Researchers Develop New Method Of Analyzing Social Media Data To Identify Potential Disease Outbreaks
A new method to analyze social media data could help predict future outbreaks of diseases and viruses like COVID-19 and the measles.
In a new study, researchers from the University of Waterloo examined computer simulations to develop a new method of analyzing interactions on social media that can predict when a disease outbreak is likely.
The method predicts the tipping point beyond which a series of small incidents, like people espousing anti-vaccine views, become significant enough to cause a larger more important change – like an outbreak of measles.
“We believe our method could be very useful for central decision-makers,” said Chris Bauch, a professor in Waterloo’s Faculty of Mathematics and lead researcher on the study. “Provinces, states, and countries monitoring vaccine sentiment in their jurisdictions could use this method to identify patterns in social media data to help determine areas most likely to have a disease outbreak.
“Once they’ve identified populations that are exhibiting these signals, they can try to build trust and boost vaccine coverage in vaccine-hesitant members of those populations,” said Bauch.
Using a simulated social media network, the team found that there are two reliable early warning signals that precede a disease outbreak: dissimilar joint counts and mutual information.
“A dissimilar joint count is the number of instances of communication between, for example, pro-vaxxers and anti-vaxxers, which we found tends to increase prior to an outbreak,” said Brendon Phillips, a PhD candidate in Waterloo’s Department of Applied Mathematics and co-author of the study describing the new mothod. “Mutual informationmeasures the relationship between someone’s opinion and whether they’re sick or not,” said Phillips.
“We used computer simulations to examine how likely it is that someone who is an anti-vaxxer was infected in the past or that they’re susceptible to infection now.”
In developing the new method, the researchers created a simulated network of individuals with features common to many global childhood diseases, such as measles and chickenpox. They then used computer simulations to assess if a likely outbreak manifests in how often clusters of people who think in similar ways connect.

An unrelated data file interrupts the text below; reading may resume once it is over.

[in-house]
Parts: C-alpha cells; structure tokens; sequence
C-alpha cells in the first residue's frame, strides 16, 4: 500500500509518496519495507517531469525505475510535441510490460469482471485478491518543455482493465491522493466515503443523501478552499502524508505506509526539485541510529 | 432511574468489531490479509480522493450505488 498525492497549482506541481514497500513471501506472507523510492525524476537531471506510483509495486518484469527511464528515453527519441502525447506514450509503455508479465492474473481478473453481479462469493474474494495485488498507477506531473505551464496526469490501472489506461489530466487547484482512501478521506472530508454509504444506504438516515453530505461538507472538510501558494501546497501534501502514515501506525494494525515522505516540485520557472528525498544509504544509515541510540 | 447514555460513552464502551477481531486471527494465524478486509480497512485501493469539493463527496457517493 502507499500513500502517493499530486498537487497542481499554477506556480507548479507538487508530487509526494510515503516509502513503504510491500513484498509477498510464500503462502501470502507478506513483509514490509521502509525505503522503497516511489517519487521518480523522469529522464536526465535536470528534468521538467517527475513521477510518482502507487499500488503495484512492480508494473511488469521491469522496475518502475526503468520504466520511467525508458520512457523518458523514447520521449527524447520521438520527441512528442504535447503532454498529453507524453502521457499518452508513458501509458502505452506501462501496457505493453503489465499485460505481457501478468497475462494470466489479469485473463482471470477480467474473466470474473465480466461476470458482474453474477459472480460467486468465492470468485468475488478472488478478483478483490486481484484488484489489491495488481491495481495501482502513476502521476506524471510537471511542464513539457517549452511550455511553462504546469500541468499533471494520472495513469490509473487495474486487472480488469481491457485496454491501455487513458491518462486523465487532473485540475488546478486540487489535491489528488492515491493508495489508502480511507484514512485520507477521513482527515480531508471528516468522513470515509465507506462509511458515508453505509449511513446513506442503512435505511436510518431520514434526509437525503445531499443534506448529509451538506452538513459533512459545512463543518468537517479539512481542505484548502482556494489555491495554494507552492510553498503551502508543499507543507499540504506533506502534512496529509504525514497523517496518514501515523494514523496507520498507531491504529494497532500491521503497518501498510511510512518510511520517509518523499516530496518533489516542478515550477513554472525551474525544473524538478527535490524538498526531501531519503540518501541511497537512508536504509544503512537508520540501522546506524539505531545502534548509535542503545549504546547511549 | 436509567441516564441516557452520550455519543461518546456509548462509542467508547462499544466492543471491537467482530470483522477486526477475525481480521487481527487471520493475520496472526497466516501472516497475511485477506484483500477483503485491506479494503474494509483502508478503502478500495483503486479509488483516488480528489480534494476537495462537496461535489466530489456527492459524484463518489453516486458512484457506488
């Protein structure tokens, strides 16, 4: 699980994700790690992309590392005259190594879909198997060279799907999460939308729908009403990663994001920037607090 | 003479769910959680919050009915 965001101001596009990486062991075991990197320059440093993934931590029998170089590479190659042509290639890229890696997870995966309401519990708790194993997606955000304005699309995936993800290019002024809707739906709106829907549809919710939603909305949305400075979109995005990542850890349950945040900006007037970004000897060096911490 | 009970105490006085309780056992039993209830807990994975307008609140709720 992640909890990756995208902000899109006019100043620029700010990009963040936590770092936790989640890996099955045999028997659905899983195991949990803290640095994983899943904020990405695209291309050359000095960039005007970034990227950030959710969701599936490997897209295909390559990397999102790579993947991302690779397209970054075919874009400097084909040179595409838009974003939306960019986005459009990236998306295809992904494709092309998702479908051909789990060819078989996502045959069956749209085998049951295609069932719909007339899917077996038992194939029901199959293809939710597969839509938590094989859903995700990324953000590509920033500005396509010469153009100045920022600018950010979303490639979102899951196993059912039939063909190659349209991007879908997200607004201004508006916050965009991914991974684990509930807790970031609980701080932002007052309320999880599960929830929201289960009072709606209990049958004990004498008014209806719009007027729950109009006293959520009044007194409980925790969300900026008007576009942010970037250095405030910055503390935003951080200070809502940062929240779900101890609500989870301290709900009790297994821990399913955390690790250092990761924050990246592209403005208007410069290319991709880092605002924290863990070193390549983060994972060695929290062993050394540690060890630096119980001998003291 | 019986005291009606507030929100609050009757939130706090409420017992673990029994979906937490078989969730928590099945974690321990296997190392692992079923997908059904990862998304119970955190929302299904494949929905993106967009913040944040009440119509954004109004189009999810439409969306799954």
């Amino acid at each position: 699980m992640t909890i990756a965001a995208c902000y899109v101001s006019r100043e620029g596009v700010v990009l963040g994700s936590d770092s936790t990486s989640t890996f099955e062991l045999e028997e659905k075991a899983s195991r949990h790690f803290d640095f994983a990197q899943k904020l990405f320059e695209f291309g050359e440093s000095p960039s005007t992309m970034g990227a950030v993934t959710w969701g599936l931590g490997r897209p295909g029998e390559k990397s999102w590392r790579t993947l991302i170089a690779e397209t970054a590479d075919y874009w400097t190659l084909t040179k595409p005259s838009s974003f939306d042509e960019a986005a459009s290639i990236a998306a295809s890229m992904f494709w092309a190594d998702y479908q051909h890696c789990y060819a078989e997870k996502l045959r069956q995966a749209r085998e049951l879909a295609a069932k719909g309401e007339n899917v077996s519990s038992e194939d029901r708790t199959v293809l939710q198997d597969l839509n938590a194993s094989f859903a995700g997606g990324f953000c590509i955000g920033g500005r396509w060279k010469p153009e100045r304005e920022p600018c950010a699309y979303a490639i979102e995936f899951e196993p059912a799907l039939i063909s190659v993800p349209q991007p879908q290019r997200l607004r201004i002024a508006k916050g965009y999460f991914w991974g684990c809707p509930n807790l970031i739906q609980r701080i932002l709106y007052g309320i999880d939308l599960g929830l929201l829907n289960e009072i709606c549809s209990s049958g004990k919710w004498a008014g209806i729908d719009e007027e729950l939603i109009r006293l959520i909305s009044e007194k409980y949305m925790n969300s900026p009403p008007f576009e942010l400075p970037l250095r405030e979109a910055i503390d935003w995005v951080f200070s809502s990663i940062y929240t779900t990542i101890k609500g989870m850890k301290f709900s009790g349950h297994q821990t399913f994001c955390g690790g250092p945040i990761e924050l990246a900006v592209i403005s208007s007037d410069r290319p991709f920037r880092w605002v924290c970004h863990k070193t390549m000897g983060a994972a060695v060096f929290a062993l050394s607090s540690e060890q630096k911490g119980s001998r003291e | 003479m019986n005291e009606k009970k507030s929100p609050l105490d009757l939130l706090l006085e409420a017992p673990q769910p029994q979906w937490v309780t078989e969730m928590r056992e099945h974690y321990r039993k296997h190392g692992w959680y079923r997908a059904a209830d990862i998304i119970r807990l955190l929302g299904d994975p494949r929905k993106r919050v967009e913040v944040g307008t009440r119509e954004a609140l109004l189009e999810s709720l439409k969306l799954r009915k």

The researchers found that at this stage in its development, the method can show that a disease outbreak is likely but not exactly when it will come as that depends partly on chance events.
The study detailing this new method, Spatial early warning signals of social and epidemiological tipping points in a coupled behaviour-disease network authored by Phillips and Bauch and University of Guelph professor MadhurAnand was recently published in the journal Scientific Reports.
Question: We are living in a time of fake news, social media influencers, digital snake oil salespeople and a growing number of half -baked online medical advisors. How dangerous could some of these radical views be in a time of a pandemic as their seeds are sown across social media platforms?
Answer: These views can be literally deadly. In fact, a statistical analysis has shown that the statements of Brazil's president Bolsonaro downplaying the need for physical distancing have increased COVID-19 cases in Brazil. Brazil is experiencing one of the worst outbreaks of COVID-19 at the moment.
Question: Humans often believe that if they read it and it aligns with their way of thinking, then it must be true. When it comes to antibiotic-resistant maladies, we're beginning to see afflictions which we thought we had eradicated coming back for another go at the human race. There are reliable sources warning that perhaps there may be a health crisis involving some of these diseases in about 15 years. While social media may be a great way of mass communication and helpful in many aspects, could too much of the wrong information put us all in peril? Is it this powerful?